By Six Colors Staff
June 10, 2016 10:52 AM PT
WWDC 2016 Wish List: Apple TV
The fourth-generation Apple TV is a frustrating device. That’s because it’s a good device—good enough to wrest my TV watching habits away from the Fire TV for the most part—but it’s not a great device. Despite its much-welcomed addition of an App Store and third-party apps, the set-top box has largely proved to be a case of “meet the new Apple TV…same as the old Apple TV.”
While I doubt that Apple has any major overhaul plans for the box at WWDC, given that it hasn’t even been on the market for a full year yet, I’m hopeful that it will show the same dedication to detail and attention that it has to its other platforms, like the Mac and iOS.
Our good friend Joe Steel has produced an excellent wish list of items for tvOS, and I don’t want to spend too much time repeating what he said—I agree with pretty much all of it.
But there are a few other things I’d like to see Apple take into account in a tvOS update. In particular, along Joe’s line of an interactive programming guide, I’d like to see a Watchlist application that I can use to track which shows I’m following, and get alerted to new episodes when they’re available, as well as tracking where I am in a show. Right now I use Television Time to track my (many and varied) TV series, but having a feature like that integrated into the Apple TV experience would be a big improvement.1
I’d also like to see better use of the top marquee section of the Apple TV’s interface, though this is more up to developers. Plex does a great job actually showing you content you might want to see when it’s in the top row of apps; Netflix and Hulu could both learn a lot from that, rather than simply trying to push me on what’s popular.
Speaking of apps, there’s also no earthly reason I should have to log in to each individually, using the cumbersome process of tapping out my username and password on the remote. (I don’t even bother with the Remote app anymore, because finding it, launching the app, connecting to my Apple TV, and so on…well, it’s actually faster to use the remote, a lot of times.) Dictation is an improvement, but this all just seems so antiquated when we’ve got iCloud Keychain—why are we still entering passwords?2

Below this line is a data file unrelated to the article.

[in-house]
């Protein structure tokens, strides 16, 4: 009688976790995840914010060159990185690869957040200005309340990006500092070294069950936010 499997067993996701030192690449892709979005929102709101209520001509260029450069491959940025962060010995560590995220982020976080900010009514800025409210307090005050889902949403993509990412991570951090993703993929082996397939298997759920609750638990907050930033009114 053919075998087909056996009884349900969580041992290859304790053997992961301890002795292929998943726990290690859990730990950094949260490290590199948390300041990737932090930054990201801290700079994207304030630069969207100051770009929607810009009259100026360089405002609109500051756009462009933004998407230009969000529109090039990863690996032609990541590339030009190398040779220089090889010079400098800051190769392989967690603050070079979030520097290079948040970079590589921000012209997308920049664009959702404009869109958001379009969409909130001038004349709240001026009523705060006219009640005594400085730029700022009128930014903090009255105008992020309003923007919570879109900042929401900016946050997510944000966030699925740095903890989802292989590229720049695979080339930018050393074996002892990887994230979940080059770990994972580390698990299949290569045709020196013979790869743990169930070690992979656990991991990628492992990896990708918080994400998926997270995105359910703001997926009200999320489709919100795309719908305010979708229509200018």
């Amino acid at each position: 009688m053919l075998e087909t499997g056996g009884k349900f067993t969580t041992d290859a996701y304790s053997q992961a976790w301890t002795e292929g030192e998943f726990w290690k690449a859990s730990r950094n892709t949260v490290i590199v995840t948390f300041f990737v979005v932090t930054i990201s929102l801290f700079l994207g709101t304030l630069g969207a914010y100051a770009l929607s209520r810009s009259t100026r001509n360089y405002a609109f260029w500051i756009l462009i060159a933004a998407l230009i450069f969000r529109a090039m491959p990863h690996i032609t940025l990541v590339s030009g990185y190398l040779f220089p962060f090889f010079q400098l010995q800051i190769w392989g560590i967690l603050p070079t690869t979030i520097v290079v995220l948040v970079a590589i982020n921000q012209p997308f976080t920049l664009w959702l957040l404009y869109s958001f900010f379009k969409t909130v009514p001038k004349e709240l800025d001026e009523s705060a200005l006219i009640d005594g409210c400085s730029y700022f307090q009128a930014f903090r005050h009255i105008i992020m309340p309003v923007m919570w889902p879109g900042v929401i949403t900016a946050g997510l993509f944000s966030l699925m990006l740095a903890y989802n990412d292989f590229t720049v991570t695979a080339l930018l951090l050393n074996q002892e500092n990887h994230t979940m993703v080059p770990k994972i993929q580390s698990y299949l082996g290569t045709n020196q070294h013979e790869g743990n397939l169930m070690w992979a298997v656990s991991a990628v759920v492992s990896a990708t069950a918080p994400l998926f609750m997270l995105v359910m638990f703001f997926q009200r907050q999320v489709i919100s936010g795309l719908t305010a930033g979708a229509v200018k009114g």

My fingers are crossed that the rumored focus on Siri will bleed over to the Apple TV. As it is, I rarely use the voice-activated search right now (in large part because I use a universal remote that has no microphone on it). Offering an API that allows third-party developers to hook into it and potentially provide deeper functionality would be welcome. For example, I could say “play the next episode of Deadwood” and have Siri know that I was watching the show on HBO and can automatically cue up where I was.
Overall, though, if I have one wish for the Apple TV it’s this: that Apple start treating tvOS like its own thing, instead of just a different flavor of iOS. The way we interact with a set-top box is different from what we do on our smartphone or tablet, and shoehorning it into the same interaction model feels incongruent at best. The Apple TV doesn’t have to do everything that an iPhone or an iPad does. There was a time when Apple was comfortable making a device that did one thing, but did it exceedingly well. Perhaps the Apple TV should take a cue from the iPod of yesteryear and focus on making its set-top box the best entertainment device it can be.—Dan Moren
After Dan and Joe have had their say, there’s not a lot left for me to do but agree with them. I will, however, reinforce the point that’s been made a few times already: The Apple TV should know things about your current television status. If you’re a cable TV subscriber, you should be able to log in with your cable information and then never, ever get stopped by a cable login screen again. If you’re a cable cutter, you should be able to specify that and then not be bothered by stuff that requires a cable subscription.
And I’ll also second Dan’s championing of a watchlist. If my Apple TV could keep track of what I wanted to watch across various services, that would make me more likely to stick with the Apple TV for viewing shows. I realize individual services offer their own watch-list features, but they’re scattered—and it should be the job of tvOS to aggregate all of that information in one convenient place.—Jason Snell
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